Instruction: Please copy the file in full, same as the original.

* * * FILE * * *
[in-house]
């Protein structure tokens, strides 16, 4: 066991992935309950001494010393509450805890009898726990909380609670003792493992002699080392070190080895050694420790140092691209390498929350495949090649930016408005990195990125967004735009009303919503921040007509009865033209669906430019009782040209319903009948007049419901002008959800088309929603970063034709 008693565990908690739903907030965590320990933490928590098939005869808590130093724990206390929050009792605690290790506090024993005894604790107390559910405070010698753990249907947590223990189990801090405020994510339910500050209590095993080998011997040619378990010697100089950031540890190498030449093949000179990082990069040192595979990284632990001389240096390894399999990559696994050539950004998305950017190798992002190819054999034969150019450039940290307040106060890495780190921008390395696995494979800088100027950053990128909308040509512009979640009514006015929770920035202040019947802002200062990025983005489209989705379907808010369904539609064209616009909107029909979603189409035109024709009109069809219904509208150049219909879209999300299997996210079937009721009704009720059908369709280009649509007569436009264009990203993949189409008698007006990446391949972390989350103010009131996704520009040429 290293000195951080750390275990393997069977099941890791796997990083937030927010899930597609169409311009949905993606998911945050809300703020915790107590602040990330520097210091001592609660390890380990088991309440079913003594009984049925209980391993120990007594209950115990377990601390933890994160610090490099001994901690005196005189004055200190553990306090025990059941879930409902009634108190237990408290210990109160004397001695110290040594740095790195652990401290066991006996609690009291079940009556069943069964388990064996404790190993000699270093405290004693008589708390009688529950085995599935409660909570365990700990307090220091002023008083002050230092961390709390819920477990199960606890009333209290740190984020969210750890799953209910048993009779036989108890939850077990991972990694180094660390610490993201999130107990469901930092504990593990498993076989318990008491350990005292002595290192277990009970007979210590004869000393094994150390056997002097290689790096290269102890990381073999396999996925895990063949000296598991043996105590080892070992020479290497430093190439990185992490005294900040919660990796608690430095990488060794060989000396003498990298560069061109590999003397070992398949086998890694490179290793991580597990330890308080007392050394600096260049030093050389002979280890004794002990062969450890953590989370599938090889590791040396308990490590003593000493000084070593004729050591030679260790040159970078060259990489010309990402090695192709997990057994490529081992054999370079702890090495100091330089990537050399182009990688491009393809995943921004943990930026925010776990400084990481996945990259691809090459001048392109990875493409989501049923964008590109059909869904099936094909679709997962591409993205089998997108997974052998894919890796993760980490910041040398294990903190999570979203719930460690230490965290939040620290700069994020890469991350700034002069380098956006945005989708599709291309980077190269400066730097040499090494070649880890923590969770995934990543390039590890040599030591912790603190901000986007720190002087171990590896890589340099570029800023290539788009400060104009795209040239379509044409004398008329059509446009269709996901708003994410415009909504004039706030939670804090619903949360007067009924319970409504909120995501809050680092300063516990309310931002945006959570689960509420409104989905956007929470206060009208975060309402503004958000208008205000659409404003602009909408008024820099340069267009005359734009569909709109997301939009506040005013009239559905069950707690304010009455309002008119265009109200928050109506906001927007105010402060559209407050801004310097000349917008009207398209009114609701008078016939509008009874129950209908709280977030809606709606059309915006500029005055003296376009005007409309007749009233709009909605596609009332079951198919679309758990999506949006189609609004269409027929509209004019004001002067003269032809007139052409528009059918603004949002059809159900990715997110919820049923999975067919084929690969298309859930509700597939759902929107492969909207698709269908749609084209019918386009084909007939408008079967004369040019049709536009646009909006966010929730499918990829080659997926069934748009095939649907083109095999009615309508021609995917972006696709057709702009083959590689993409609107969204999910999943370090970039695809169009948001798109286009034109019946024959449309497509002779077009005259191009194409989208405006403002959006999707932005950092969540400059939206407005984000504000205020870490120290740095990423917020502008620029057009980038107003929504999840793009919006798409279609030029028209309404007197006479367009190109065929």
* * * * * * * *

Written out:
[in-house]
């Protein structure tokens, strides 16, 4: 066991992935309950001494010393509450805890009898726990909380609670003792493992002699080392070190080895050694420790140092691209390498929350495949090649930016408005990195990125967004735009009303919503921040007509009865033209669906430019009782040209319903009948007049419901002008959800088309929603970063034709 008693565990908690739903907030965590320990933490928590098939005869808590130093724990206390929050009792605690290790506090024993005894604790107390559910405070010698753990249907947590223990189990801090405020994510339910500050209590095993080998011997040619378990010697100089950031540890190498030449093949000179990082990069040192595979990284632990001389240096390894399999990559696994050539950004998305950017190798992002190819054999034969150019450039940290307040106060890495780190921008390395696995494979800088100027950053990128909308040509512009979640009514006015929770920035202040019947802002200062990025983005489209989705379907808010369904539609064209616009909107029909979603189409035109024709009109069809219904509208150049219909879209999300299997996210079937009721009704009720059908369709280009649509007569436009264009990203993949189409008698007006990446391949972390989350103010009131996704520009040429 290293000195951080750390275990393997069977099941890791796997990083937030927010899930597609169409311009949905993606998911945050809300703020915790107590602040990330520097210091001592609660390890380990088991309440079913003594009984049925209980391993120990007594209950115990377990601390933890994160610090490099001994901690005196005189004055200190553990306090025990059941879930409902009634108190237990408290210990109160004397001695110290040594740095790195652990401290066991006996609690009291079940009556069943069964388990064996404790190993000699270093405290004693008589708390009688529950085995599935409660909570365990700990307090220091002023008083002050230092961390709390819920477990199960606890009333209290740190984020969210750890799953209910048993009779036989108890939850077990991972990694180094660390610490993201999130107990469901930092504990593990498993076989318990008491350990005292002595290192277990009970007979210590004869000393094994150390056997002097290689790096290269102890990381073999396999996925895990063949000296598991043996105590080892070992020479290497430093190439990185992490005294900040919660990796608690430095990488060794060989000396003498990298560069061109590999003397070992398949086998890694490179290793991580597990330890308080007392050394600096260049030093050389002979280890004794002990062969450890953590989370599938090889590791040396308990490590003593000493000084070593004729050591030679260790040159970078060259990489010309990402090695192709997990057994490529081992054999370079702890090495100091330089990537050399182009990688491009393809995943921004943990930026925010776990400084990481996945990259691809090459001048392109990875493409989501049923964008590109059909869904099936094909679709997962591409993205089998997108997974052998894919890796993760980490910041040398294990903190999570979203719930460690230490965290939040620290700069994020890469991350700034002069380098956006945005989708599709291309980077190269400066730097040499090494070649880890923590969770995934990543390039590890040599030591912790603190901000986007720190002087171990590896890589340099570029800023290539788009400060104009795209040239379509044409004398008329059509446009269709996901708003994410415009909504004039706030939670804090619903949360007067009924319970409504909120995501809050680092300063516990309310931002945006959570689960509420409104989905956007929470206060009208975060309402503004958000208008205000659409404003602009909408008024820099340069267009005359734009569909709109997301939009506040005013009239559905069950707690304010009455309002008119265009109200928050109506906001927007105010402060559209407050801004310097000349917008009207398209009114609701008078016939509008009874129950209908709280977030809606709606059309915006500029005055003296376009005007409309007749009233709009909605596609009332079951198919679309758990999506949006189609609004269409027929509209004019004001002067003269032809007139052409528009059918603004949002059809159900990715997110919820049923999975067919084929690969298309859930509700597939759902929107492969909207698709269908749609084209019918386009084909007939408008079967004369040019049709536009646009909006966010929730499918990829080659997926069934748009095939649907083109095999009615309508021609995917972006696709057709702009083959590689993409609107969204999910999943370090970039695809169009948001798109286009034109019946024959449309497509002779077009005259191009194409989208405006403002959006999707932005950092969540400059939206407005984000504000205020870490120290740095990423917020502008620029057009980038107003929504999840793009919006798409279609030029028209309404007197006479367009190109065929």